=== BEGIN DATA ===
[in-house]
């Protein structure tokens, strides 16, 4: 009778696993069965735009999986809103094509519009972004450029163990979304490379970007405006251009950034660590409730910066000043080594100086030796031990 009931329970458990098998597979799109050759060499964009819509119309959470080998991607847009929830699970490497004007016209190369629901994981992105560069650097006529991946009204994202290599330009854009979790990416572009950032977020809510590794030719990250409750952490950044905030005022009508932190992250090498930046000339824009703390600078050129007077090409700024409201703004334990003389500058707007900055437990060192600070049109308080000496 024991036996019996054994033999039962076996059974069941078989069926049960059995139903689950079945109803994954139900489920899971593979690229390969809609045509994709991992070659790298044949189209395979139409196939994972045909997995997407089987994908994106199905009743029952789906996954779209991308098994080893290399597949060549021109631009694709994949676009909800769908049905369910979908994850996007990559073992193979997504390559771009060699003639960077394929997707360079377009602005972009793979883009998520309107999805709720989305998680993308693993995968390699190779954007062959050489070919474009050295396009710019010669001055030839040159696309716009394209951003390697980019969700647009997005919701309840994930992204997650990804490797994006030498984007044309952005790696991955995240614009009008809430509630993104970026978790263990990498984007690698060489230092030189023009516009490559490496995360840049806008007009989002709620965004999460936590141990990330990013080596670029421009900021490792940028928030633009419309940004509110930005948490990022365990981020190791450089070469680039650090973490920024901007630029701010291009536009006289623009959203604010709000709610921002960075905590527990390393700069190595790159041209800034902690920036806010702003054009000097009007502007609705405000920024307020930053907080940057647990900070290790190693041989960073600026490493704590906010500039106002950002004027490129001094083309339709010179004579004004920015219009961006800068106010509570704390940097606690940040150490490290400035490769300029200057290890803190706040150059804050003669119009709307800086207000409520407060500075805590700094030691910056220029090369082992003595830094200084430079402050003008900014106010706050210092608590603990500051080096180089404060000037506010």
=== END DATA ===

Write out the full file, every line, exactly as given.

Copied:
[in-house]
């Protein structure tokens, strides 16, 4: 009778696993069965735009999986809103094509519009972004450029163990979304490379970007405006251009950034660590409730910066000043080594100086030796031990 009931329970458990098998597979799109050759060499964009819509119309959470080998991607847009929830699970490497004007016209190369629901994981992105560069650097006529991946009204994202290599330009854009979790990416572009950032977020809510590794030719990250409750952490950044905030005022009508932190992250090498930046000339824009703390600078050129007077090409700024409201703004334990003389500058707007900055437990060192600070049109308080000496 024991036996019996054994033999039962076996059974069941078989069926049960059995139903689950079945109803994954139900489920899971593979690229390969809609045509994709991992070659790298044949189209395979139409196939994972045909997995997407089987994908994106199905009743029952789906996954779209991308098994080893290399597949060549021109631009694709994949676009909800769908049905369910979908994850996007990559073992193979997504390559771009060699003639960077394929997707360079377009602005972009793979883009998520309107999805709720989305998680993308693993995968390699190779954007062959050489070919474009050295396009710019010669001055030839040159696309716009394209951003390697980019969700647009997005919701309840994930992204997650990804490797994006030498984007044309952005790696991955995240614009009008809430509630993104970026978790263990990498984007690698060489230092030189023009516009490559490496995360840049806008007009989002709620965004999460936590141990990330990013080596670029421009900021490792940028928030633009419309940004509110930005948490990022365990981020190791450089070469680039650090973490920024901007630029701010291009536009006289623009959203604010709000709610921002960075905590527990390393700069190595790159041209800034902690920036806010702003054009000097009007502007609705405000920024307020930053907080940057647990900070290790190693041989960073600026490493704590906010500039106002950002004027490129001094083309339709010179004579004004920015219009961006800068106010509570704390940097606690940040150490490290400035490769300029200057290890803190706040150059804050003669119009709307800086207000409520407060500075805590700094030691910056220029090369082992003595830094200084430079402050003008900014106010706050210092608590603990500051080096180089404060000037506010």